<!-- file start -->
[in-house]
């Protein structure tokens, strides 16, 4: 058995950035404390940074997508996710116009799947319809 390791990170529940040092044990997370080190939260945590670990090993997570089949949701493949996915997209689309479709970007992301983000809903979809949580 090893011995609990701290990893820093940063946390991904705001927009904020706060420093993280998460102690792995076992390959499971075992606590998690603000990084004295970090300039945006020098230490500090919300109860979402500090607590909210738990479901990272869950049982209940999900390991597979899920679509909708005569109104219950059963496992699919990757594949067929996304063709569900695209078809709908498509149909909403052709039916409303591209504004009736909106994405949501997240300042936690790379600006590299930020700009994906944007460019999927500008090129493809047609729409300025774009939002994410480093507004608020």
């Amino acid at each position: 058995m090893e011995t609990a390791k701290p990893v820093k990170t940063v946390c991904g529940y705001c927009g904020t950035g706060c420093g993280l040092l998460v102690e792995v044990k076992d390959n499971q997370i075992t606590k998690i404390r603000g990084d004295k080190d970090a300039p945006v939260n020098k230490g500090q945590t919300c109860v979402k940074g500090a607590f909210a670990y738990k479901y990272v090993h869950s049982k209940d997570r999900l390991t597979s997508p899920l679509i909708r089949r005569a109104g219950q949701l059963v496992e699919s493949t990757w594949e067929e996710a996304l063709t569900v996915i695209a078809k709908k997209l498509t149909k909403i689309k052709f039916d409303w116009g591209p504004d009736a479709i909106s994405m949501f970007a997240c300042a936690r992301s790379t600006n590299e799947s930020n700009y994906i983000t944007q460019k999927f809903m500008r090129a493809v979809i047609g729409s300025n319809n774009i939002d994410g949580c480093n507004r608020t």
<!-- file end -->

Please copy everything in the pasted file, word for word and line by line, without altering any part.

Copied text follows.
[in-house]
């Protein structure tokens, strides 16, 4: 058995950035404390940074997508996710116009799947319809 390791990170529940040092044990997370080190939260945590670990090993997570089949949701493949996915997209689309479709970007992301983000809903979809949580 090893011995609990701290990893820093940063946390991904705001927009904020706060420093993280998460102690792995076992390959499971075992606590998690603000990084004295970090300039945006020098230490500090919300109860979402500090607590909210738990479901990272869950049982209940999900390991597979899920679509909708005569109104219950059963496992699919990757594949067929996304063709569900695209078809709908498509149909909403052709039916409303591209504004009736909106994405949501997240300042936690790379600006590299930020700009994906944007460019999927500008090129493809047609729409300025774009939002994410480093507004608020």
């Amino acid at each position: 058995m090893e011995t609990a390791k701290p990893v820093k990170t940063v946390c991904g529940y705001c927009g904020t950035g706060c420093g993280l040092l998460v102690e792995v044990k076992d390959n499971q997370i075992t606590k998690i404390r603000g990084d004295k080190d970090a300039p945006v939260n020098k230490g500090q945590t919300c109860v979402k940074g500090a607590f909210a670990y738990k479901y990272v090993h869950s049982k209940d997570r999900l390991t597979s997508p899920l679509i909708r089949r005569a109104g219950q949701l059963v496992e699919s493949t990757w594949e067929e996710a996304l063709t569900v996915i695209a078809k709908k997209l498509t149909k909403i689309k052709f039916d409303w116009g591209p504004d009736a479709i909106s994405m949501f970007a997240c300042a936690r992301s790379t600006n590299e799947s930020n700009y994906i983000t944007q460019k999927f809903m500008r090129a493809v979809i047609g729409s300025n319809n774009i939002d994410g949580c480093n507004r608020t």